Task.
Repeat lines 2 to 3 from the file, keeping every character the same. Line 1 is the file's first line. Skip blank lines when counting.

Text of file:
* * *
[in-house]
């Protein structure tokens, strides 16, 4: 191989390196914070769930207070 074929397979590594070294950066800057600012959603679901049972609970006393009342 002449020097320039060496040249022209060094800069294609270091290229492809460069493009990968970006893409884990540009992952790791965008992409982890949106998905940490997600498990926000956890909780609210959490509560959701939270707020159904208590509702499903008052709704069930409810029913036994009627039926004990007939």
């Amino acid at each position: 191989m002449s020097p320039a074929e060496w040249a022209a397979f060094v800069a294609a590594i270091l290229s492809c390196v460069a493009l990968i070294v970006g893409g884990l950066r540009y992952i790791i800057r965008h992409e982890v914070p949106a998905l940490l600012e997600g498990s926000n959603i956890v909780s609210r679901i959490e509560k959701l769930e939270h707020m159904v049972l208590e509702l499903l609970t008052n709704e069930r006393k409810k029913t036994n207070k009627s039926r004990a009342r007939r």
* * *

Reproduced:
């Protein structure tokens, strides 16, 4: 191989390196914070769930207070 074929397979590594070294950066800057600012959603679901049972609970006393009342 002449020097320039060496040249022209060094800069294609270091290229492809460069493009990968970006893409884990540009992952790791965008992409982890949106998905940490997600498990926000956890909780609210959490509560959701939270707020159904208590509702499903008052709704069930409810029913036994009627039926004990007939």
């Amino acid at each position: 191989m002449s020097p320039a074929e060496w040249a022209a397979f060094v800069a294609a590594i270091l290229s492809c390196v460069a493009l990968i070294v970006g893409g884990l950066r540009y992952i790791i800057r965008h992409e982890v914070p949106a998905l940490l600012e997600g498990s926000n959603i956890v909780s609210r679901i959490e509560k959701l769930e939270h707020m159904v049972l208590e509702l499903l609970t008052n709704e069930r006393k409810k029913t036994n207070k009627s039926r004990a009342r007939r």